“I don’t have celiac disease. That means I don’t have to worry about gluten, right?”

A lot of people are under that impression. Without an official diagnosis, they think the dangers of gluten just don’t apply to them.

Celiac disease is an autoimmune disorder whereby your immune system attacks the small intestine whenever you consume gluten. Over time, this can lead to all kinds of health issues like fatigue, malnutrition, joint pain and depression.

Skeptics point out that only about one percent of the population have been officially diagnosed with celiac disease, so most people don’t have to worry about gluten.

However, it’s estimated that 83 percent of celiac disease sufferers either haven’t been diagnosed or have been misdiagnosed with other conditions.

And focusing on celiac disease alone misses the bigger picture. There’s a spectrum of gluten tolerance. Just because you don’t have celiac disease doesn’t mean you’re immune to gluten’s harmful effects.


A Much More Widespread Problem Than We Thought

Gluten intolerance (or gluten sensitivity), another disorder where you react badly to gluten, is much more common than celiac disease. Research from Australia found it’s much more widespread than experts thought: about 50 percent of the population has genetic markers linked to gluten sensitivity.

Even if you don’t have gluten intolerance, gluten can still cause negative effects.

One study found that people with irritable bowel syndrome (who weren’t gluten intolerant) who ate gluten had more bloating, pain and fatigue than those who didn’t.

Most of us have been eating gluten regularly for as long as we can remember. We might not even realize the damage it’s doing because we just think of the way we feel as “normal”.

Wheat itself has changed dramatically over the past few decades. Today’s wheat contains more gluten and fewer vitamins and minerals than the grains our ancestors ate, which explains why the percentage of people with celiac disease or gluten intolerance is increasing so quickly.

Bottom line: you don’t have to have a celiac diagnosis – or even gluten intolerance – to be affected. A lot more people are intolerant to it than previously thought, and compelling new research is supporting this. The number of people with gluten intolerance will probably keep increasing as wheat’s nutritional profile is changed.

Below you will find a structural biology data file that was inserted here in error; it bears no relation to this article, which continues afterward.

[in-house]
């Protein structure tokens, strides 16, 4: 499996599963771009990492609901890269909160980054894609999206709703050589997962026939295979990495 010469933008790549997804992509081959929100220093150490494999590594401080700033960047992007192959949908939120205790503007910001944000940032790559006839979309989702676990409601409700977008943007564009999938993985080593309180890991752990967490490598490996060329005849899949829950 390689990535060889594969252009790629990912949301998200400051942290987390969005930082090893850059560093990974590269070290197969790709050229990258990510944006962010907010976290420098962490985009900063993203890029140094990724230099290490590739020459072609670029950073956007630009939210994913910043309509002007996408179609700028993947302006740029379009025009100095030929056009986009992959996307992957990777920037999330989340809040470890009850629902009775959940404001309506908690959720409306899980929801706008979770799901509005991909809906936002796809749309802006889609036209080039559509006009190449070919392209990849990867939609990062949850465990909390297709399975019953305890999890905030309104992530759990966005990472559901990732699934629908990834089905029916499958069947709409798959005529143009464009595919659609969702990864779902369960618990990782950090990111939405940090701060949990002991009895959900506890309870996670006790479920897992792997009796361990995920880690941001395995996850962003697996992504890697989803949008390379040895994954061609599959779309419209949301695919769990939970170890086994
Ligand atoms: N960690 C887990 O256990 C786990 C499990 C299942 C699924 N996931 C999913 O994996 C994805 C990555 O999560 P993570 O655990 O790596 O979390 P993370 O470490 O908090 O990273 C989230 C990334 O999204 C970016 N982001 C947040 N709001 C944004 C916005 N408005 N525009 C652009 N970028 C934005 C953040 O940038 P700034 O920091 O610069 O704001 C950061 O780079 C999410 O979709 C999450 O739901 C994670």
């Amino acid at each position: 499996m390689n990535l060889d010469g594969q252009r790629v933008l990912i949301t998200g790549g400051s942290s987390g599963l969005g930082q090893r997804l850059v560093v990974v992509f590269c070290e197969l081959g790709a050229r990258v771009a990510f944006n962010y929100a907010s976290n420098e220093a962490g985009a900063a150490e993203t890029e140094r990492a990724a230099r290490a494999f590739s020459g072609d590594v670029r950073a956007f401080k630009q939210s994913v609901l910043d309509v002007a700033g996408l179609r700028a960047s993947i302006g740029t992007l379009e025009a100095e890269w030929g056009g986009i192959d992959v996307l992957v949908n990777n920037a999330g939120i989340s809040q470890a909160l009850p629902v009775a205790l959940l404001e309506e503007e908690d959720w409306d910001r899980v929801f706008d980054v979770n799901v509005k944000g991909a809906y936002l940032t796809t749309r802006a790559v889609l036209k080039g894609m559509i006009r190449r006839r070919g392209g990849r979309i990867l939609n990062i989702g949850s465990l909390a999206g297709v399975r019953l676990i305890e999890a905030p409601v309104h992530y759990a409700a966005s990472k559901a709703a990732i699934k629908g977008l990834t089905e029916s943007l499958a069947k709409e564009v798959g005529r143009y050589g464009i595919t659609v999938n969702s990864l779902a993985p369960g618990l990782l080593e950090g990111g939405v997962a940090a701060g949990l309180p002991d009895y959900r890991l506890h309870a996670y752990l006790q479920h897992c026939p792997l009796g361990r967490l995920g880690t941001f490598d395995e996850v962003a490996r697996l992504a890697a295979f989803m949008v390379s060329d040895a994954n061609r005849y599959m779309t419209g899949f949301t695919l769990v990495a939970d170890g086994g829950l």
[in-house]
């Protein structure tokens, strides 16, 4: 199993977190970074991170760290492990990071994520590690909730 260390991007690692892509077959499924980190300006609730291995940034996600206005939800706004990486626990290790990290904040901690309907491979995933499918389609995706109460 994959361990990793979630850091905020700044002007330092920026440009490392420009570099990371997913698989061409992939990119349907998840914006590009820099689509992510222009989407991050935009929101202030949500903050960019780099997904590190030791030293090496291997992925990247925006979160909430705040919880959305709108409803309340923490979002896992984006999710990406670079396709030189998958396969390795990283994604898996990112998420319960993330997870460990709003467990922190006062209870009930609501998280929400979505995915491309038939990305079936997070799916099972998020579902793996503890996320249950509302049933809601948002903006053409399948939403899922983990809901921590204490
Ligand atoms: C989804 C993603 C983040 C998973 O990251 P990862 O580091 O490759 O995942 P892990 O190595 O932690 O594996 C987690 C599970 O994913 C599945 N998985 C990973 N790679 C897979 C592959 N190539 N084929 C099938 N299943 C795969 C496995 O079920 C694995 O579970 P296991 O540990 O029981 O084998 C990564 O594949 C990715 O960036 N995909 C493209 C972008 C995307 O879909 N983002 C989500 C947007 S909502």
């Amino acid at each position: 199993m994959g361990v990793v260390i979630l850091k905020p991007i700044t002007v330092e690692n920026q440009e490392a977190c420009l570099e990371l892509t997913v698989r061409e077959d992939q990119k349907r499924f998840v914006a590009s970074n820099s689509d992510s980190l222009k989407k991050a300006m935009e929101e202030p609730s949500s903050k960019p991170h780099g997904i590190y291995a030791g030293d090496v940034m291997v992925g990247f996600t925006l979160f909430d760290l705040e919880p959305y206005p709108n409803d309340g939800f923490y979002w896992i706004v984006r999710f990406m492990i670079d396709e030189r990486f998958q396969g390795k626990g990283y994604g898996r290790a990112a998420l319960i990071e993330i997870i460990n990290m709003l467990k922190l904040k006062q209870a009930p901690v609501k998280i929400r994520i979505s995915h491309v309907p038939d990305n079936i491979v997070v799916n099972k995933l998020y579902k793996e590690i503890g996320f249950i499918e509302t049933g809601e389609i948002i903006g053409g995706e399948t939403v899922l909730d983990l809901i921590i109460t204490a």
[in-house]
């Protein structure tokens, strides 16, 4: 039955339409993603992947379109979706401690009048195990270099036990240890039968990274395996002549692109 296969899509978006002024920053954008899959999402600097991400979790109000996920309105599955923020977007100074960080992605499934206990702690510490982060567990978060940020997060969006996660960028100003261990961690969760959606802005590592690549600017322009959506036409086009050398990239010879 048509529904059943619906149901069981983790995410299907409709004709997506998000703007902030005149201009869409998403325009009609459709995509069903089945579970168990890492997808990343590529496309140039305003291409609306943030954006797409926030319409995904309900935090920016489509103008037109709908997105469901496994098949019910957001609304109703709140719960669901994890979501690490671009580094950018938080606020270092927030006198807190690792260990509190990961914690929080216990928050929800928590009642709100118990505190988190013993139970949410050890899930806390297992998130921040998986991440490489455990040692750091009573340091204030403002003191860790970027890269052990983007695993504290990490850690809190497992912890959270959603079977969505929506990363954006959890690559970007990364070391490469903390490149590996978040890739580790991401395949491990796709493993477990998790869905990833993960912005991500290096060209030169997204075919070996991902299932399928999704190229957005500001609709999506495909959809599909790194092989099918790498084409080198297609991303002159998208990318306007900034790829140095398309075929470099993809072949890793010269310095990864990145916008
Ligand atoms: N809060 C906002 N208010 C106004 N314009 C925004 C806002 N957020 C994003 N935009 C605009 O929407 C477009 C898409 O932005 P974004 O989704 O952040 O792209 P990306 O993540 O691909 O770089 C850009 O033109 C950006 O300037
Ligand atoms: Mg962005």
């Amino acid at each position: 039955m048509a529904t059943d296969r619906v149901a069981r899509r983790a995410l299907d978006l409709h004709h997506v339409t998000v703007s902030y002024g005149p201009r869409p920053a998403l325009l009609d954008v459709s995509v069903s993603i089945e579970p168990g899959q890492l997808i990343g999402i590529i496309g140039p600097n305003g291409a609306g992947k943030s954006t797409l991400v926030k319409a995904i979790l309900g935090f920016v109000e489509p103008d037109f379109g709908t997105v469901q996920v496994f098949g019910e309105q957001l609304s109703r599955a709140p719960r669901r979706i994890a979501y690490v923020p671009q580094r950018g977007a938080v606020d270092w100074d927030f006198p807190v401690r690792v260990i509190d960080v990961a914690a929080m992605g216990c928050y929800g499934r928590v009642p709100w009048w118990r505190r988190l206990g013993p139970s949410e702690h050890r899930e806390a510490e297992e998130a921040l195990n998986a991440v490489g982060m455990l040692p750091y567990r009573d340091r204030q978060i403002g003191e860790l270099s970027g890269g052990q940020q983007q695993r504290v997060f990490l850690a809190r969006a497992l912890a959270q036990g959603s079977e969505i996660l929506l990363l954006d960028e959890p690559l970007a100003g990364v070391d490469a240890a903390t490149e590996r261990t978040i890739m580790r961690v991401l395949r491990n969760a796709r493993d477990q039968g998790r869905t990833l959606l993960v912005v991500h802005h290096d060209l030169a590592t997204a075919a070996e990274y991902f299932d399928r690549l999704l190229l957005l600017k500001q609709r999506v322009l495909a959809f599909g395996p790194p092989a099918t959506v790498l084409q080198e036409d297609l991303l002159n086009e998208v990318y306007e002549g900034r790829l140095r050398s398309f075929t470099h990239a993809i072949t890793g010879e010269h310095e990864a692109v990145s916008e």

Which Foods Have Gluten in Them?

Most people don’t know just how widespread the gluten problem is. This stuff is everywhere. Gluten is in plenty of foods, of course, but you can also find it in everything from toothpaste and beverages to medications and cosmetic products.

The only way to know for sure is to check your labels religiously. Better yet: avoid foods that come in packages and boxes the best you can.

Here’s a list of foods and drinks in which gluten is usually found:

  • Baked goods (cakes, cookies, donuts, muffins, pretzels)
  • Beer
  • Bread
  • Cereal
  • Crackers
  • Food additives
  • Pasta
  • Pizza
  • Salad dressings
  • Sauces
  • Soup mixes

What About Gluten-Free Snacks and Treats?

A 2013 survey found that about one in three Americans are trying to avoid gluten in their diets.  Going gluten-free is one of the most popular trends in health…

And it didn’t take long for food companies to notice. Many have changed their strategies to meet the demand. They’re creating new gluten-free versions of processed foods and emphasizing existing products which happen to be gluten-free.

Unfortunately, a lot of people are getting fooled at the grocery store. Buying something just because it’s gluten-free (or because there’s a fancy new gluten-free version), doesn’t magically make an unhealthy food healthy.

This kind of thinking leads people to buy potato chips and expensive cookies (which are still loaded with sugar) just because they don’t contain gluten. A lot of gluten-free versions are heavily processed and still junk foods. Looking at all the ingredients is the only way to be sure.

You’re better off making your own Paleo treats at home so you know exactly what’s going into your food. You’ll save money this way, too!


Try An Elimination Diet

Is gluten a bad fit for you? The only way to know for sure is to eliminate it from your diet for at least a month, reintroduce it gradually, and pay attention to the effects.

A better idea: don’t bother!

Even if your body can tolerate gluten, the foods that contain it have other issues which can destroy your health. That means the upside of eating gluten is nonexistent.

What should you do instead?

Focus on the basics. Quality animal protein and fruits and vegetables were enough for our ancestors to thrive on. And they’re enough for you to thrive on too!

Watch this video – What is Gluten and Is It Bad for You? | The Science

Written by Corey Pemberton

Author Bio:

Corey Pemberton is a freelance writer, Brazilian Jiu Jitsu practitioner, and Paleo health enthusiast. Ever since he discovered the ancestral health movement five years ago, he has explored different ways to incorporate ancestral wisdom into his nutrition, exercise, and lifestyle at large. One of his favorite topics is challenging long-held nutrition myths. Feel free to stop by his website or say hello on Twitter.